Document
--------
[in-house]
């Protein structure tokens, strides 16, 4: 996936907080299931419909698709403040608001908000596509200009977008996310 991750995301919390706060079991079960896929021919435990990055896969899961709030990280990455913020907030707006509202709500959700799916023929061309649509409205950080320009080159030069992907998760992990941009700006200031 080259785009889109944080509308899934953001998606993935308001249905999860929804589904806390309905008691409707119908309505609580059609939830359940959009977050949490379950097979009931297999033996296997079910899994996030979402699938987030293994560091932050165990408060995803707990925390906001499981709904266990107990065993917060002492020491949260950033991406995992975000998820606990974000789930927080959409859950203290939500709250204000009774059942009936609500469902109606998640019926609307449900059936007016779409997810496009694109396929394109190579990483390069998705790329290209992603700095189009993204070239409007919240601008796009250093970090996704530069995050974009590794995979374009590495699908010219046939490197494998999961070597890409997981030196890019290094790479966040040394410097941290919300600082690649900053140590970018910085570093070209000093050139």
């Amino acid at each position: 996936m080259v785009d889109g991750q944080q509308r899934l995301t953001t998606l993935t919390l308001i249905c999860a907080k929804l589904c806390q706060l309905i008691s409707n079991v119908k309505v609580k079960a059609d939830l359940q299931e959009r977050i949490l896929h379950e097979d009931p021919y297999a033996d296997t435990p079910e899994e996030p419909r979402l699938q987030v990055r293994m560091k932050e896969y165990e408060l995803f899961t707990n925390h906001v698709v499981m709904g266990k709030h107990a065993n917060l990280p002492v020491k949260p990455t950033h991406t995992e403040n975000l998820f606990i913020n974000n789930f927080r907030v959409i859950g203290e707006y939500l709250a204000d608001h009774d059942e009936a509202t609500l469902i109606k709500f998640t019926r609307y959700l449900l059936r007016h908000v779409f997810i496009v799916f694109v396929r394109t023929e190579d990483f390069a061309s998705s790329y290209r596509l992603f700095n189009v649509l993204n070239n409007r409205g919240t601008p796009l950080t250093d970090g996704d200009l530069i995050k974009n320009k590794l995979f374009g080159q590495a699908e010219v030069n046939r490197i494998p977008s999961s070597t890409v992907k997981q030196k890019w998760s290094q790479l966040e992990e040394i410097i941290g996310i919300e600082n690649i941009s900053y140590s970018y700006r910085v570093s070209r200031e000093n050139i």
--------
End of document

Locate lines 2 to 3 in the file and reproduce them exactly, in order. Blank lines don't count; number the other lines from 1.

């Protein structure tokens, strides 16, 4: 996936907080299931419909698709403040608001908000596509200009977008996310 991750995301919390706060079991079960896929021919435990990055896969899961709030990280990455913020907030707006509202709500959700799916023929061309649509409205950080320009080159030069992907998760992990941009700006200031 080259785009889109944080509308899934953001998606993935308001249905999860929804589904806390309905008691409707119908309505609580059609939830359940959009977050949490379950097979009931297999033996296997079910899994996030979402699938987030293994560091932050165990408060995803707990925390906001499981709904266990107990065993917060002492020491949260950033991406995992975000998820606990974000789930927080959409859950203290939500709250204000009774059942009936609500469902109606998640019926609307449900059936007016779409997810496009694109396929394109190579990483390069998705790329290209992603700095189009993204070239409007919240601008796009250093970090996704530069995050974009590794995979374009590495699908010219046939490197494998999961070597890409997981030196890019290094790479966040040394410097941290919300600082690649900053140590970018910085570093070209000093050139």
């Amino acid at each position: 996936m080259v785009d889109g991750q944080q509308r899934l995301t953001t998606l993935t919390l308001i249905c999860a907080k929804l589904c806390q706060l309905i008691s409707n079991v119908k309505v609580k079960a059609d939830l359940q299931e959009r977050i949490l896929h379950e097979d009931p021919y297999a033996d296997t435990p079910e899994e996030p419909r979402l699938q987030v990055r293994m560091k932050e896969y165990e408060l995803f899961t707990n925390h906001v698709v499981m709904g266990k709030h107990a065993n917060l990280p002492v020491k949260p990455t950033h991406t995992e403040n975000l998820f606990i913020n974000n789930f927080r907030v959409i859950g203290e707006y939500l709250a204000d608001h009774d059942e009936a509202t609500l469902i109606k709500f998640t019926r609307y959700l449900l059936r007016h908000v779409f997810i496009v799916f694109v396929r394109t023929e190579d990483f390069a061309s998705s790329y290209r596509l992603f700095n189009v649509l993204n070239n409007r409205g919240t601008p796009l950080t250093d970090g996704d200009l530069i995050k974009n320009k590794l995979f374009g080159q590495a699908e010219v030069n046939r490197i494998p977008s999961s070597t890409v992907k997981q030196k890019w998760s290094q790479l966040e992990e040394i410097i941290g996310i919300e600082n690649i941009s900053y140590s970018y700006r910085v570093s070209r200031e000093n050139i």